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Odfjell to Install Suction Sail and Air Lubrication on Product Tankers

suction sail
Rendering of the test to start in 2024 with suction sails on an Odfjell product tanker (Odfjell)

Published Aug 17, 2023 11:33 AM by The Maritime Executive

Product tanker operator Odfjell looks to continue its efforts at reducing carbon emissions with the first test of a suction sail on a tanker. It comes as part of a larger overall effort that will also see the company start a test on air lubrication technology on another one of its vessels.

“Odfjell has installed more than 130 energy-saving devices on our vessels since 2014. In 1Q 2023, we reported a historically low carbon intensity – more than 50 percent below the IMO baseline for our fleet,” said Erik Hjortland, VP Technology for Odfjell discussing the company's efforts at reducing its emissions. “Our decarbonization efforts do not stop with this achievement – now is the time to start deploying more improved technologies.”

Bound4blue and Odfjell announced an agreement that will be the first test of the Spanish company’s suction sail technology aboard a tanker. The technology adds a component of suction to the sail which according to Bound4blue re-adheres the airflow to the sail, generating increased amounts of lift with low drag. A suction fan is incorporated into the structure which also has a rotation system and a flap at one side of the sail. Bound4blue states its eSail “produces six to seven times more lift than a conventional sail, with minimal power consumption and no mechanical complexity.” The sail is entirely automated and easy to install.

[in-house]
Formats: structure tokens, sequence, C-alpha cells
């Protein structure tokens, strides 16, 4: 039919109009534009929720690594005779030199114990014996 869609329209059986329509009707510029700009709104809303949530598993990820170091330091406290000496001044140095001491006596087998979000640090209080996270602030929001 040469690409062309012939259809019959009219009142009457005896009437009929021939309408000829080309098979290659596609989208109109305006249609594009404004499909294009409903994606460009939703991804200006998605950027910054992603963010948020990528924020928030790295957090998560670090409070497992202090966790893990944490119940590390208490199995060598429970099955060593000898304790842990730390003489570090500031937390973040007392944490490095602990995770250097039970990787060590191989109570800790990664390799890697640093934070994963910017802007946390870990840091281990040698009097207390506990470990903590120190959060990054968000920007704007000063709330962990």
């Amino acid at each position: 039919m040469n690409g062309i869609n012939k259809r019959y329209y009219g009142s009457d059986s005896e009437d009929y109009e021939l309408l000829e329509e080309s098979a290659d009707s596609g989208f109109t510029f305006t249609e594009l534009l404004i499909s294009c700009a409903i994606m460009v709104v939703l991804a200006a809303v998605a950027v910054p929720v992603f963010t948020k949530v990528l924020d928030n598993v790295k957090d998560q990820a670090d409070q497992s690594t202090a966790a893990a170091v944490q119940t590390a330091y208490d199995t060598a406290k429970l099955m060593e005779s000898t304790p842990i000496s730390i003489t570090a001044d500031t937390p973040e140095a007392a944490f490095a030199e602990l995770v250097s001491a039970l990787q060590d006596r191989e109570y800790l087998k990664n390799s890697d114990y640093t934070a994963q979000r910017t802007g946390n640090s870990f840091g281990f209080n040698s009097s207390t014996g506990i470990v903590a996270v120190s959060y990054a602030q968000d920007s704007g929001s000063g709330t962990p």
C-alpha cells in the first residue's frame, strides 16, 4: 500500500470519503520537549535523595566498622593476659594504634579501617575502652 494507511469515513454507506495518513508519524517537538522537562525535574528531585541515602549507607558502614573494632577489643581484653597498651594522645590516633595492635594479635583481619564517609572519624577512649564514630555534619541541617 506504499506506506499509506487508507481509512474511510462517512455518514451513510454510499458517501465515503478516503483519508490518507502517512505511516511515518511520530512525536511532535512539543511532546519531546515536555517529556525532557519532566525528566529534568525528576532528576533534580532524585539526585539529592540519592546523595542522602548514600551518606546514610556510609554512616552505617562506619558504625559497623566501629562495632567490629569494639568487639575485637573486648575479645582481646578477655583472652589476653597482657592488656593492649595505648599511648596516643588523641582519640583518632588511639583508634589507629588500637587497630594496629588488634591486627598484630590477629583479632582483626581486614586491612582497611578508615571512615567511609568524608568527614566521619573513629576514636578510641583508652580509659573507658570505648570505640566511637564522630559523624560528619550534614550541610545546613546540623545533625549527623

"We have been studying sail technologies as a potential energy efficiency measure for our fleet since 2020, and we are excited to now take the next step by partnering with Bound4blue to implement their eSail system on one of our chemical tankers," said Jan Opedal, Manager Projects at Odfjell. “This technology has significant potential to reduce emissions by harvesting the energy on the ship itself and transforming it directly into a forward thrust.”

The company told investors that it expects on average a nine percent fuel saving from the suction sail, with the installation scheduled for the first half of 2024. They noted that on routes with favorable wind conditions, there is a potential for significantly higher savings on fuel consumption which in turn reduces emissions. The selection of the wind-assisted propulsion system was made after an extensive study conducted by SSPA, evaluating the different technologies of Odfjell.

Details on the vessel to be used in the sail test were not announced and reportedly are still under discussion. Bound4blue hopes the pilot will also expand access for the air suction sail technology in the tanker sector.

This year, Odfjell also expects to begin a similar test on air lubrication which they expect could provide between six and eight percent reductions, to be verified in the pilot program. During the fourth quarter of 2023, the Alfa Laval OceanGlide system will be installed on the Bow Summer (45,592 dwt), a product tanker built in 2005. Odfjell expects to add three to five fluidic bands that generate air lubrication along the vessel’s flat bottom. Alfa Laval notes the technology provides for independent management of the bands for a more controlled and streamlined flow of air bubbles to ensure optimum efficiency, maximum coverage, and reduced compressor output.

The company said it decided to go forward with the two new novel technology projects with the aim to further improve fuel efficiency on its vessels. Odfjell currently has a fleet of 71 chemical tankers and notes its continuous improvement on its carbon intensity through fleet management and the use of new technologies.